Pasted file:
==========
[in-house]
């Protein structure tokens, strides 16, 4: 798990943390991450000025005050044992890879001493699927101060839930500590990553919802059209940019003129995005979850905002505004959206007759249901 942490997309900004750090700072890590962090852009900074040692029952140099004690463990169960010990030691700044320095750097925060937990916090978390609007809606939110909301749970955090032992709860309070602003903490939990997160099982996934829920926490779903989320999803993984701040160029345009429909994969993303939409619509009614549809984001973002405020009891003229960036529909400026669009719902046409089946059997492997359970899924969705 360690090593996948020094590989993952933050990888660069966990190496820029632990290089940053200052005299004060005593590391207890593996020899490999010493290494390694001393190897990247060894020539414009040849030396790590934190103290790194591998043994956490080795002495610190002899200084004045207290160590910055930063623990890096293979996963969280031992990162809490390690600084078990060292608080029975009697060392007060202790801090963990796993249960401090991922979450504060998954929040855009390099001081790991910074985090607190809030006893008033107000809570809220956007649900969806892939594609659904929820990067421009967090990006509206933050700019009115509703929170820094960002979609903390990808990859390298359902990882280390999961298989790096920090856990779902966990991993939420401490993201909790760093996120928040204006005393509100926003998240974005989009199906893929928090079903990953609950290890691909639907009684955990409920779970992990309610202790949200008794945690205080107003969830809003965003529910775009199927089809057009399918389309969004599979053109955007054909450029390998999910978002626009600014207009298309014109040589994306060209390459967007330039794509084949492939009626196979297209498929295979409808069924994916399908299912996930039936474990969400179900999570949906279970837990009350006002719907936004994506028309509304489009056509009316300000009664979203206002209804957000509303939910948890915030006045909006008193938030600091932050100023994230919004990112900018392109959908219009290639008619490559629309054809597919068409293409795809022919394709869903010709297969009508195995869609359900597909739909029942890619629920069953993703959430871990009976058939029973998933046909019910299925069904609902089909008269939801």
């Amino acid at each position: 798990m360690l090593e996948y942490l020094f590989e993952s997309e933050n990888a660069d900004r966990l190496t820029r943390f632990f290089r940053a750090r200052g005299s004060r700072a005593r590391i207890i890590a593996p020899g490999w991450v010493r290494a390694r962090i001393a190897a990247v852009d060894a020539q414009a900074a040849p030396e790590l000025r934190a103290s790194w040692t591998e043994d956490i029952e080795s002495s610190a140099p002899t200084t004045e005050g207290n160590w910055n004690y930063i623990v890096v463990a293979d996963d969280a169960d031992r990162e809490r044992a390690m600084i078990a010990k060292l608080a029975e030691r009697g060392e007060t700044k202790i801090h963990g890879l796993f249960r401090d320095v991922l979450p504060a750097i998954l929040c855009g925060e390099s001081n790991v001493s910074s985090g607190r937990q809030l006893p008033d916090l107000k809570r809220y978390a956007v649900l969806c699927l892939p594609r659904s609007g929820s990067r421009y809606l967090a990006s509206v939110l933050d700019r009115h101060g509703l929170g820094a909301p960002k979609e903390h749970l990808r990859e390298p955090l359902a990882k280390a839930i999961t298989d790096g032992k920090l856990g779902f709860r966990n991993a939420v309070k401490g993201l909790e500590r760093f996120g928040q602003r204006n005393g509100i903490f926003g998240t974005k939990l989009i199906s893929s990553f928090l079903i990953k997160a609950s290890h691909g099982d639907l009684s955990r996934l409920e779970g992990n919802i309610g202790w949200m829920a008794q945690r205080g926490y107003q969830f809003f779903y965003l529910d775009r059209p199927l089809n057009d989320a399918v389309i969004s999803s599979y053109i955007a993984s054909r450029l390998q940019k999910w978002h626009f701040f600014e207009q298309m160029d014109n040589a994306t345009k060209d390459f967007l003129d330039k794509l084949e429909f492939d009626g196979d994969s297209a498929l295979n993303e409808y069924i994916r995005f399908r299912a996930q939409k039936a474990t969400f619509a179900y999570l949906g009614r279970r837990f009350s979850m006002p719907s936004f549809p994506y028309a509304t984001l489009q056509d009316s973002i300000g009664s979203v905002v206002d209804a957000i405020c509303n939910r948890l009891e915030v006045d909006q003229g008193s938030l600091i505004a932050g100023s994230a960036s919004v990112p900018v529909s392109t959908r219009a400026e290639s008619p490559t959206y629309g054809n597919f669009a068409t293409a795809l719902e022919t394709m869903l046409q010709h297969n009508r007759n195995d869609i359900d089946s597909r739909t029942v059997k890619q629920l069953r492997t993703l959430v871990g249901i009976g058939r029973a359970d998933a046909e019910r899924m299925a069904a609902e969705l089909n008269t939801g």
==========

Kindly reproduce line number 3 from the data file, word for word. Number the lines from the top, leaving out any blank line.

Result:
């Amino acid at each position: 798990m360690l090593e996948y942490l020094f590989e993952s997309e933050n990888a660069d900004r966990l190496t820029r943390f632990f290089r940053a750090r200052g005299s004060r700072a005593r590391i207890i890590a593996p020899g490999w991450v010493r290494a390694r962090i001393a190897a990247v852009d060894a020539q414009a900074a040849p030396e790590l000025r934190a103290s790194w040692t591998e043994d956490i029952e080795s002495s610190a140099p002899t200084t004045e005050g207290n160590w910055n004690y930063i623990v890096v463990a293979d996963d969280a169960d031992r990162e809490r044992a390690m600084i078990a010990k060292l608080a029975e030691r009697g060392e007060t700044k202790i801090h963990g890879l796993f249960r401090d320095v991922l979450p504060a750097i998954l929040c855009g925060e390099s001081n790991v001493s910074s985090g607190r937990q809030l006893p008033d916090l107000k809570r809220y978390a956007v649900l969806c699927l892939p594609r659904s609007g929820s990067r421009y809606l967090a990006s509206v939110l933050d700019r009115h101060g509703l929170g820094a909301p960002k979609e903390h749970l990808r990859e390298p955090l359902a990882k280390a839930i999961t298989d790096g032992k920090l856990g779902f709860r966990n991993a939420v309070k401490g993201l909790e500590r760093f996120g928040q602003r204006n005393g509100i903490f926003g998240t974005k939990l989009i199906s893929s990553f928090l079903i990953k997160a609950s290890h691909g099982d639907l009684s955990r996934l409920e779970g992990n919802i309610g202790w949200m829920a008794q945690r205080g926490y107003q969830f809003f779903y965003l529910d775009r059209p199927l089809n057009d989320a399918v389309i969004s999803s599979y053109i955007a993984s054909r450029l390998q940019k999910w978002h626009f701040f600014e207009q298309m160029d014109n040589a994306t345009k060209d390459f967007l003129d330039k794509l084949e429909f492939d009626g196979d994969s297209a498929l295979n993303e409808y069924i994916r995005f399908r299912a996930q939409k039936a474990t969400f619509a179900y999570l949906g009614r279970r837990f009350s979850m006002p719907s936004f549809p994506y028309a509304t984001l489009q056509d009316s973002i300000g009664s979203v905002v206002d209804a957000i405020c509303n939910r948890l009891e915030v006045d909006q003229g008193s938030l600091i505004a932050g100023s994230a960036s919004v990112p900018v529909s392109t959908r219009a400026e290639s008619p490559t959206y629309g054809n597919f669009a068409t293409a795809l719902e022919t394709m869903l046409q010709h297969n009508r007759n195995d869609i359900d089946s597909r739909t029942v059997k890619q629920l069953r492997t993703l959430v871990g249901i009976g058939r029973a359970d998933a046909e019910r899924m299925a069904a609902e969705l089909n008269t939801g």